I know it will come as absolutely no shock to anyone here that my in-laws gave me more food this weekend.
We are seriously so lucky. Our freezer is packed full and we have tons of dried goods in the cupboards. It is so nice to have family that is so willing to share their garden harvest with us, and to share their super market deals with us.
I never could have kept up with all of these things while I was working, so I count myself incredibly lucky to be home and be able to dedicate time to prepping food to freeze or dry and store. It truly saves us a fortune in groceries.
This week it was pumpkins and squash. I got two large pink pumpkins, two large spaghetti squash, and one small thing that might be a pumpkin or might be a squash but no one was really sure.
I also had my own pumpkin that I had grown in my garden.
Today I decided it was time to prep all the squash varieties living in my house and get them stored for winter.
That huge green pumpkin? It is supposed to be pink, but for some reason it never turned. No one is really sure why, or even if it is going to taste ok. But far be it for me to turn down anything green.. or free… or pumpkin flavored.
I absolutely forgot to take any pictures after this. I got so involved in the process and getting things done that before I knew it the last pumpkin was in the oven and I don’t have a single picture to prove what I did. #firstworldproblems
I chopped the tops off the spaghetti squash and then split them in half and cleaned out the seeds. I roasted them for about an hour in the oven at 350 degrees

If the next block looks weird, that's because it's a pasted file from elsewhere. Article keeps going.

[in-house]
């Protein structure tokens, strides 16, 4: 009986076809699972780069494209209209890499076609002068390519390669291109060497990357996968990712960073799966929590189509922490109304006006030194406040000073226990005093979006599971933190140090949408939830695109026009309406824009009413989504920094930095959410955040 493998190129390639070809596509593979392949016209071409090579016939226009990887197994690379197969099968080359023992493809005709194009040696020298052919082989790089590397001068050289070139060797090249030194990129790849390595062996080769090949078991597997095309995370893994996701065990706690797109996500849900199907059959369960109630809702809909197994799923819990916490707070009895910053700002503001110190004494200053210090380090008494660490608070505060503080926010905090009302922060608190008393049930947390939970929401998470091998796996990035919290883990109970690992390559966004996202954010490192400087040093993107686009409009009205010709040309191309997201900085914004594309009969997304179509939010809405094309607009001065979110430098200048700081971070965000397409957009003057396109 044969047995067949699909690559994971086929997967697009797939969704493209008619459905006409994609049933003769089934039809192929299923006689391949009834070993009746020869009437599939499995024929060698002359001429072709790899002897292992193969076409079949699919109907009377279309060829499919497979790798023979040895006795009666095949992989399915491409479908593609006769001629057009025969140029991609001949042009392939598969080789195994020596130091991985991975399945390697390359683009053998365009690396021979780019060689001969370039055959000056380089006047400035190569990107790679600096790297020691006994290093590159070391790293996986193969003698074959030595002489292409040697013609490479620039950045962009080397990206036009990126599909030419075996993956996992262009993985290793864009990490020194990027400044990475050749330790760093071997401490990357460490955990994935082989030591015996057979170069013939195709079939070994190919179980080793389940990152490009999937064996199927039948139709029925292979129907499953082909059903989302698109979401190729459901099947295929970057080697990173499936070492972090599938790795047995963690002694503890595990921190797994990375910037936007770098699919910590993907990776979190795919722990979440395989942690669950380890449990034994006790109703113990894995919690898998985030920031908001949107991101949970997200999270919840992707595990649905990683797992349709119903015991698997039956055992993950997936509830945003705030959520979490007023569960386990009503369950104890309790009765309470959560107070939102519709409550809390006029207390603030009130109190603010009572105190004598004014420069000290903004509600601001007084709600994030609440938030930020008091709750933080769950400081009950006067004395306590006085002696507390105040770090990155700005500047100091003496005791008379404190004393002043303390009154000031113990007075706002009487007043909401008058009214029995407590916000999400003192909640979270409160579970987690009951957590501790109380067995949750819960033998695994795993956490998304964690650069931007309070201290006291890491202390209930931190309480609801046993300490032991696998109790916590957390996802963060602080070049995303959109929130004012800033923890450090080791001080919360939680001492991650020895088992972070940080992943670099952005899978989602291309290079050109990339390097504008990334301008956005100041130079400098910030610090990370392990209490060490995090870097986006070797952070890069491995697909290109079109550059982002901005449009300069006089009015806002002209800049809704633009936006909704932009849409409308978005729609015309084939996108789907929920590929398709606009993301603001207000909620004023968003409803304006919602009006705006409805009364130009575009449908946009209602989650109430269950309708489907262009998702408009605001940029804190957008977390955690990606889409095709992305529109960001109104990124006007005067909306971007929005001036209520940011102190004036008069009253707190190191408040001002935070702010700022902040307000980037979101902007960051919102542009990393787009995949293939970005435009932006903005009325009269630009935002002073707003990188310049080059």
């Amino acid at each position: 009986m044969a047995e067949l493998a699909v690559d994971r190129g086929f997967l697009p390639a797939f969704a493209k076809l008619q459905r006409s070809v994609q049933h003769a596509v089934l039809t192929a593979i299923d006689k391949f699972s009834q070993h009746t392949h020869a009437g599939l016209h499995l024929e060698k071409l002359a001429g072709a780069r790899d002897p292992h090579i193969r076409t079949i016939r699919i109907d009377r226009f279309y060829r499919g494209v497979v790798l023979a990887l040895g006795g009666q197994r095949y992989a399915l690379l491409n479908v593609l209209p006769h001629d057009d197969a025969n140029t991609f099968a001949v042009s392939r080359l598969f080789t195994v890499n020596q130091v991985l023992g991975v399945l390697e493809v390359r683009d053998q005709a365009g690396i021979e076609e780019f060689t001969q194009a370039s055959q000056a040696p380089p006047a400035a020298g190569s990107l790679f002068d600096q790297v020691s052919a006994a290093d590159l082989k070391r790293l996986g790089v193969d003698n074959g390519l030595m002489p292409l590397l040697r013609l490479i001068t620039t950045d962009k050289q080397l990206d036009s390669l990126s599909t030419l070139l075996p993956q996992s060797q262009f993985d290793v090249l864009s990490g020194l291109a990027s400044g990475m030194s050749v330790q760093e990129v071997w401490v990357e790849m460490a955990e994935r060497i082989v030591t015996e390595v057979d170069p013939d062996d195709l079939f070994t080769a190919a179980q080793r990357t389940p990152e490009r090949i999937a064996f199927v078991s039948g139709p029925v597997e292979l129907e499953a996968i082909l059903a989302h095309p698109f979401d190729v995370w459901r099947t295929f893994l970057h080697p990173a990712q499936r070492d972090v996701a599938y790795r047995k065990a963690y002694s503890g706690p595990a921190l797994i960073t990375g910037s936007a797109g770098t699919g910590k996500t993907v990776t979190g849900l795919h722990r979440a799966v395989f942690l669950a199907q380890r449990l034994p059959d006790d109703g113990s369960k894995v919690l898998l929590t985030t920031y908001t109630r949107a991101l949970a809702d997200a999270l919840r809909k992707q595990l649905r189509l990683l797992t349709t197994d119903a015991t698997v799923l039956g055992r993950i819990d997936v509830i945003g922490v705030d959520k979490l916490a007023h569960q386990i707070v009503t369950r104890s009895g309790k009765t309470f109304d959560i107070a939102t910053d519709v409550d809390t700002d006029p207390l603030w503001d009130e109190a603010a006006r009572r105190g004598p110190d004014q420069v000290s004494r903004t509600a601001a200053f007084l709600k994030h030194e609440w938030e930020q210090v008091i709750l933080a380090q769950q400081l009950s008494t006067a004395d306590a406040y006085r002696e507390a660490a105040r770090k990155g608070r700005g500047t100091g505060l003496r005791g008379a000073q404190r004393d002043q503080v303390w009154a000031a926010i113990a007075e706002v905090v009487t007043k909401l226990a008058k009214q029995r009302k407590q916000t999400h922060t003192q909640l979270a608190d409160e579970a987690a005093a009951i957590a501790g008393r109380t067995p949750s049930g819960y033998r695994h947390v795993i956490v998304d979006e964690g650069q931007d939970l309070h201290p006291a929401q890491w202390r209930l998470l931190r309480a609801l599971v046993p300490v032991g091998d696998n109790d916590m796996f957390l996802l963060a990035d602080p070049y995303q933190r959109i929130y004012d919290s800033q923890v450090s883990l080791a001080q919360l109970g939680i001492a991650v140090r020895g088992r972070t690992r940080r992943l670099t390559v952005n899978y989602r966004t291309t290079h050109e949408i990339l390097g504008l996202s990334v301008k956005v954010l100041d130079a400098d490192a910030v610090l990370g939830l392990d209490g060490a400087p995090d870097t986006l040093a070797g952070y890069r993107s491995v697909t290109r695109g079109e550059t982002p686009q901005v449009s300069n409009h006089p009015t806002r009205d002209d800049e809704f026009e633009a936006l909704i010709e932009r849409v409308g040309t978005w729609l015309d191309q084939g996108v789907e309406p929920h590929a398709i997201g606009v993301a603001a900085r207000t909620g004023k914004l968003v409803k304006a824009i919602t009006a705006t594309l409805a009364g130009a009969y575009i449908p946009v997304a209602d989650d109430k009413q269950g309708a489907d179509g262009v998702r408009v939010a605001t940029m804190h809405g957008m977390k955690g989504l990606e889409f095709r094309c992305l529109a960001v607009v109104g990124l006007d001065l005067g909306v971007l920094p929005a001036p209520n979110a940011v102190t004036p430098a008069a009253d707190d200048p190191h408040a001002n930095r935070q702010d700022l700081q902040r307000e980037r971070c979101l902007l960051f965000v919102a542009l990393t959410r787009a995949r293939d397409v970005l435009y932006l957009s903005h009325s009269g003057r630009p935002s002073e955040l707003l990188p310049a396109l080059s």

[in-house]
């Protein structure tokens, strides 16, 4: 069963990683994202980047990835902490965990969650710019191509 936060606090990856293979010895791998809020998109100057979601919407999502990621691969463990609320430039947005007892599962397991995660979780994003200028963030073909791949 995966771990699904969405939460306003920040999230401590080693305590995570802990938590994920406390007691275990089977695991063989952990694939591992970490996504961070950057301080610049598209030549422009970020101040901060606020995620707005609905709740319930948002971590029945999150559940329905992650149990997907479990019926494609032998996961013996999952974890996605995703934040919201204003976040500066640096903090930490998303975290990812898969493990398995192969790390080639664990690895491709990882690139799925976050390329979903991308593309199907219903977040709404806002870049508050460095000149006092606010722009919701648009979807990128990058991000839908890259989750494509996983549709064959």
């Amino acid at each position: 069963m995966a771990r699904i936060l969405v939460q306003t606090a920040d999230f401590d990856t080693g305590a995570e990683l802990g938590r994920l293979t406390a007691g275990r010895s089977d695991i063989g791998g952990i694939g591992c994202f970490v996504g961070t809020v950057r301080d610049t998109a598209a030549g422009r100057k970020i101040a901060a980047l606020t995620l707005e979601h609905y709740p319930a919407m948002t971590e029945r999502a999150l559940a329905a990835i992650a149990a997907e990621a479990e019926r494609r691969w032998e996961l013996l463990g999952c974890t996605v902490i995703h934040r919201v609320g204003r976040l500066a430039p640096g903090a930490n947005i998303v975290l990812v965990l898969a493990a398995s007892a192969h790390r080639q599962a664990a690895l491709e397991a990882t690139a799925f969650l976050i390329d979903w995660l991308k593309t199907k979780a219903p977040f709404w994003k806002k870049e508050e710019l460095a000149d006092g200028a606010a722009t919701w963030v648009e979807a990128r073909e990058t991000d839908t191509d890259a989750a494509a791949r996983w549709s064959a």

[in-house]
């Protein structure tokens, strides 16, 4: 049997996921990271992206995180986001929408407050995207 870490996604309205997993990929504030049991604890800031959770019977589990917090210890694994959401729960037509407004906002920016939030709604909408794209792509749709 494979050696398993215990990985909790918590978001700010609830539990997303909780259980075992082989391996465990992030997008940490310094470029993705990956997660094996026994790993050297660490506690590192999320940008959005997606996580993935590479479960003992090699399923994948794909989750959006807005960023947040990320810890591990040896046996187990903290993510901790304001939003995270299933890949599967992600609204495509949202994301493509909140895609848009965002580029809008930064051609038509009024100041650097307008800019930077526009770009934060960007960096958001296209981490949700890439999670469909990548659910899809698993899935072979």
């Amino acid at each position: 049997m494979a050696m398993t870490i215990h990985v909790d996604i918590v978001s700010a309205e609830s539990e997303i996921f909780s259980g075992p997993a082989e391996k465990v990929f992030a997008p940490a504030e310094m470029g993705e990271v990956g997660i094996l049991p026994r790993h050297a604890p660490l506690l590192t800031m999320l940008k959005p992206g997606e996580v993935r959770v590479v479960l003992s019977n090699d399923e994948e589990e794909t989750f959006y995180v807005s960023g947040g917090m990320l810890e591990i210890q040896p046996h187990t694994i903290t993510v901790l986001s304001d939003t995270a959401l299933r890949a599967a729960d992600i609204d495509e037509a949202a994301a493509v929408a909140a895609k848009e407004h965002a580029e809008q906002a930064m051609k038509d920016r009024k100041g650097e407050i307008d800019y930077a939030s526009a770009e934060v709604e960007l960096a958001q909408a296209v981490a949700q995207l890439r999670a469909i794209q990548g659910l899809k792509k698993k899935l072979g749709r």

I did the same thing with the small pumpkin that nobody is even sure if it is a pumpkin.
When they were done and cooled I scraped the flesh out of the spaghetti squash and froze it, and I pureed the small pumpkin and froze it.
The large orange pumpkin got sliced and skinned and de-seeded and chopped into small pieces which I coated with a lemon salt/pink Himalayan salt mixture and put into the dehydrator. It isn’t done yet, so I have no idea if it is going to taste good or not.
The two pink pumpkins got cut in half (I had to have Wonderful Husband do this for me, and he actually chipped our super nice, expensive ceramic knife, so be careful!), cleaned out, and roasted at 400 degrees for an hour each. Then they got pureed and frozen.
I saved a small amount of seeds from each vegetable and put them in baggies to be planted next spring. The rest of the seeds are drying and will get roasted tomorrow. Yummmm!
Now, this winter I can make a pumpkin soup, and pumpkin pies and really anything else pumpkin I need or want to make. And we can have spaghetti squash for dinner several nights! We will have a nice satisfying snack with the seeds, and If the dried pumpkin works out then we will have a healthy snack food, if not then I will know not to dry pumpkin ever again.
I am so excited that I was able to use these pumpkins and squash! It makes me feel so good to know that they didn’t go to waste and that we were able to save some money by being self sufficient. It is truly worth the time and effort (although, my fingers are really aching from cleaning so many seeds out of all those pumpkin guts) to know where your food is coming from and to use every possible part of a food.
These pumpkins would have been $4 a piece at the store, and spaghetti squash is a dollar a piece itself. That is a savings of about $20, just from the generosity of my family. And the ability to make snacks, meals, desserts, and more.
I will make sure I report back on the dried pumpkin and whether or not it is worth trying again!